The display head 111 has a cylindrical housing 129 one end 131 of which is formed at an angle to the main body part of the housing.
Referring particularly to FIG. 8, the part 115 of the mounting arrangement 113 has a stepped opening 133 which receives a ring element 135. Screws (not shown) hold the element 135 fast to the part 115. The element 135 has a lip 139; and the inner race 141 of a rolling bearing 143 is trapped between the lip 139 and the edge of a circular collar portion 145 of the part 115.
The end 131 of the housing 129 of the display head 111 has a projecting ear portion 146. The ear 146 is connected by a pivot 147 to the free end of the piston 127. The ear 146 is fixed to the outer race 149 of the bearing 143.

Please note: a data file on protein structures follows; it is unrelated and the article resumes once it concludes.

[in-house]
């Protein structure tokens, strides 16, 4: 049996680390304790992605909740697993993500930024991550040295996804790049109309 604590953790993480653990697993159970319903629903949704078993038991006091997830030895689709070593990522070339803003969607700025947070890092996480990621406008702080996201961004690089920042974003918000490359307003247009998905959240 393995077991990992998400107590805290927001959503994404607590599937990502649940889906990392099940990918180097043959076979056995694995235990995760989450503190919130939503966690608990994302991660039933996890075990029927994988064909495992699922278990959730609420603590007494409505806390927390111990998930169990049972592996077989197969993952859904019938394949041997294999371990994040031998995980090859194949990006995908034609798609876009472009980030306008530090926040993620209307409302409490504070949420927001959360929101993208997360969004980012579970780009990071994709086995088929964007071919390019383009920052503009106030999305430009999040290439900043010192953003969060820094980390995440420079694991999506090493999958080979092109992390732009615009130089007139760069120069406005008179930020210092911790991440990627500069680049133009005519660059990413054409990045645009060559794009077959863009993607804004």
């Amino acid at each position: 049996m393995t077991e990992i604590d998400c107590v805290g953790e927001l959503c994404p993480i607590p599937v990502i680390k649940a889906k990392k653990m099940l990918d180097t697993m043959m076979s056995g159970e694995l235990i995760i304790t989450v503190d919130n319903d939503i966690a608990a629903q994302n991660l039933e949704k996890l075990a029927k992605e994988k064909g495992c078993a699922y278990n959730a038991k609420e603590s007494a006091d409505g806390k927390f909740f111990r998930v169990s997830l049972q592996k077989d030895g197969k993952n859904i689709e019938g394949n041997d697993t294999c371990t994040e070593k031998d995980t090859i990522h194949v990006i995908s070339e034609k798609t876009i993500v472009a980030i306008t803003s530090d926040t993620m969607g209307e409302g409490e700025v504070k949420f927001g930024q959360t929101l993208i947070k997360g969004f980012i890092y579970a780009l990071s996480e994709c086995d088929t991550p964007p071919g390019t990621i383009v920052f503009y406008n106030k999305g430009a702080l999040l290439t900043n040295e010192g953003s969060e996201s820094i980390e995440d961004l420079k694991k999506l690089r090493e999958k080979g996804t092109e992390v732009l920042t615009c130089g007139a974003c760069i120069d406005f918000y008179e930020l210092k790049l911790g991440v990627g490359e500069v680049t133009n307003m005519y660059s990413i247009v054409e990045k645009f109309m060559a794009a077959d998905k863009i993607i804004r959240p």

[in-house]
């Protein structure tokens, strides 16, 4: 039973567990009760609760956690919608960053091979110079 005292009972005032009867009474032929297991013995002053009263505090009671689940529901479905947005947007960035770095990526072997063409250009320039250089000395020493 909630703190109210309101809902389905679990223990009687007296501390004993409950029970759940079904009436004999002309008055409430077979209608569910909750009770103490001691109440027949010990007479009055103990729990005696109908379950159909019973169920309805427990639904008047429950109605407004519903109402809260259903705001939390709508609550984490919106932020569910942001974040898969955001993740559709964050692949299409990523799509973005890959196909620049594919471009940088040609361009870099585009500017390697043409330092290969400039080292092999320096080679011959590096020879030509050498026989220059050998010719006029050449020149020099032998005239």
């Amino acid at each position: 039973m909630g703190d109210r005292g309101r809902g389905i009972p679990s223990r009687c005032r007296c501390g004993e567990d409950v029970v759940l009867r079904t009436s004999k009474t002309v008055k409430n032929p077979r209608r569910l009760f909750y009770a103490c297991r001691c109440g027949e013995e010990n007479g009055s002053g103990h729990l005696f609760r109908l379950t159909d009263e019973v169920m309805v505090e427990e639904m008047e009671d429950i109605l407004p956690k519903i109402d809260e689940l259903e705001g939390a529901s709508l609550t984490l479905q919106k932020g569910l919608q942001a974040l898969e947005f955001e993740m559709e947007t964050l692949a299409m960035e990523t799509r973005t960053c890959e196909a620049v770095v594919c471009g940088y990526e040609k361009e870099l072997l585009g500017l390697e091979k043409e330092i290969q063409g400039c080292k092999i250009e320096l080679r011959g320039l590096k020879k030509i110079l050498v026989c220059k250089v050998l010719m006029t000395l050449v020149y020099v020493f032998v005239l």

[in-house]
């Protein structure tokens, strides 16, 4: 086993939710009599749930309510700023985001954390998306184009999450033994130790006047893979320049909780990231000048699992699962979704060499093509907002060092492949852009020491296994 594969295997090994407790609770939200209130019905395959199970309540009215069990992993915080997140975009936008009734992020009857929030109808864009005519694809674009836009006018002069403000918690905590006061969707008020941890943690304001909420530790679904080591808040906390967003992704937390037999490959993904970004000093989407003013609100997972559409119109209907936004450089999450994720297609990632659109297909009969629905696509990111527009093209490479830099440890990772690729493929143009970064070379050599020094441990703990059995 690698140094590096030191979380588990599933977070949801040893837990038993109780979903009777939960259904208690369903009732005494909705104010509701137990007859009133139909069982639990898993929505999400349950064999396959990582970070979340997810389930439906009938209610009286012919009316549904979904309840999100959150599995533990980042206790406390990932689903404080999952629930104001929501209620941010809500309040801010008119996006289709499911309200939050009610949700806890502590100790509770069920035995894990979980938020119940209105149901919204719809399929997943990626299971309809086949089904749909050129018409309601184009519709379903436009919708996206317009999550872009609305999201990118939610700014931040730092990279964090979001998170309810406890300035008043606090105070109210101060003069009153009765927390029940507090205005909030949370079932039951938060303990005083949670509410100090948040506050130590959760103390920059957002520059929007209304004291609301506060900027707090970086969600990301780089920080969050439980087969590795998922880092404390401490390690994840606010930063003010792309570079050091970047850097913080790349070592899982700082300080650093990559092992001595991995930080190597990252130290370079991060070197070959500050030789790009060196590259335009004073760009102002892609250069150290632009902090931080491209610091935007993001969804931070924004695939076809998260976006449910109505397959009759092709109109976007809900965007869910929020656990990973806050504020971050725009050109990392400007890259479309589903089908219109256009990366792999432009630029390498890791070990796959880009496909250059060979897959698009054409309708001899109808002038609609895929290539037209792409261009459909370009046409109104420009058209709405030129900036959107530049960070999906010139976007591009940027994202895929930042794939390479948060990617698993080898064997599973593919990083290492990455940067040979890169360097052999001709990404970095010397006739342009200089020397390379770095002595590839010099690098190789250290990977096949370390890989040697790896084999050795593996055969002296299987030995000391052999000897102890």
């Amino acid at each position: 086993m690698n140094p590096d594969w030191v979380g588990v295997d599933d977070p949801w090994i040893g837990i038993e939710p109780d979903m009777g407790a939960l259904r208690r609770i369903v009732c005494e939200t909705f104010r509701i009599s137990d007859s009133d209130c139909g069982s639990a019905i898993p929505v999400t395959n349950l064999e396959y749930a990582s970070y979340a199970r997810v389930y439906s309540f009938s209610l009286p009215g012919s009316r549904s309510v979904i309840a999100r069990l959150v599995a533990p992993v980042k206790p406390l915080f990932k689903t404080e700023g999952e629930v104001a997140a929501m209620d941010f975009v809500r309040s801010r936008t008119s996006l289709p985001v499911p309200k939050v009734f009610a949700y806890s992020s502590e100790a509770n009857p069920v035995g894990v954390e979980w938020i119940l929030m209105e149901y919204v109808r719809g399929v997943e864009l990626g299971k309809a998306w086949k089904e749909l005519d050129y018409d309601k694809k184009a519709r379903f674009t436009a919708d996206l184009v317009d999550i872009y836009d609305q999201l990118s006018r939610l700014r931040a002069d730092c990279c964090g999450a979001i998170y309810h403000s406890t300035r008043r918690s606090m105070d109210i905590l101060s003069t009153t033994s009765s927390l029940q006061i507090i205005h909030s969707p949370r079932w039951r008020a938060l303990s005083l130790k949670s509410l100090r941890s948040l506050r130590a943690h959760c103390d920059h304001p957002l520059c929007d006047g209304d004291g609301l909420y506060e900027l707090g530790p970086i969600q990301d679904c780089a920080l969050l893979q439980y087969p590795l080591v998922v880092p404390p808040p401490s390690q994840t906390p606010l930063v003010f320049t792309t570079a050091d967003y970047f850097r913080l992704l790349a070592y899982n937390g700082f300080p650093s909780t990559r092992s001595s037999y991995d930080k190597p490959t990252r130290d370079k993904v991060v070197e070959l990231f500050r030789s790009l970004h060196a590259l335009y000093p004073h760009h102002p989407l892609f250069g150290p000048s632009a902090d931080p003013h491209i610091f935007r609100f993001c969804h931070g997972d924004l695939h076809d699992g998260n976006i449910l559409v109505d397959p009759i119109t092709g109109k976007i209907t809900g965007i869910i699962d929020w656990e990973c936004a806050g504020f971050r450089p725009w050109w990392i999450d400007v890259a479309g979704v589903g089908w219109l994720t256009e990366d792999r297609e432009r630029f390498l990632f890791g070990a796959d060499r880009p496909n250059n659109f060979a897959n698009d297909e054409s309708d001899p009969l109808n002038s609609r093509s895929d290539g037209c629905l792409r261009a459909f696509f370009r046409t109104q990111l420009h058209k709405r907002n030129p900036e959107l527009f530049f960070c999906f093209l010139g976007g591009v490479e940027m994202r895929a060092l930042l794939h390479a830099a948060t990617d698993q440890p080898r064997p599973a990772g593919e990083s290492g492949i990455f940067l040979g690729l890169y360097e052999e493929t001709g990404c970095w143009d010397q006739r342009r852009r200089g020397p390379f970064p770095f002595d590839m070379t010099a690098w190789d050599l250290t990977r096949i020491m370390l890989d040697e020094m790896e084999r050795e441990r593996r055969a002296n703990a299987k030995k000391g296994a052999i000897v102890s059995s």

The pivot axis P--P of the bearing 143 and, hence, of the display head 111 is contained in the aircraft Y-Z plane makes an angle θ of 51.5° with respect to the aircraft Z-axis (see FIG. 4). The shape of the end 131 of the housing 129 of the display head 111 dictates that when the spring and damper unit 125 is at the angular position indicated by full lines in FIG. 5, the display head 111 is at the operational position in which the longitudinal axis of the head is vertical, i.e. parallel to the Z-axis. When, by manual movement, or by accidental contact with the observer's head, the display head 111 is rotated about the axis P--P, the head moves first in a forwards direction and then sideways, i.e. first into and then in the plane of the paper in FIG. 4, as indicated by the curves I, II and III in FIGS. 5, 6 and 7. The head 111 thus moves into a stowed position, indicated by chain dotted lines in FIGS. 6 and 7. During this movement the ring member 135 rotates through an angle φ (see FIG. 5) of 130°, the spring and damper unit 125 taking up the angular position indicated by the chain dotted line in FIG. 5.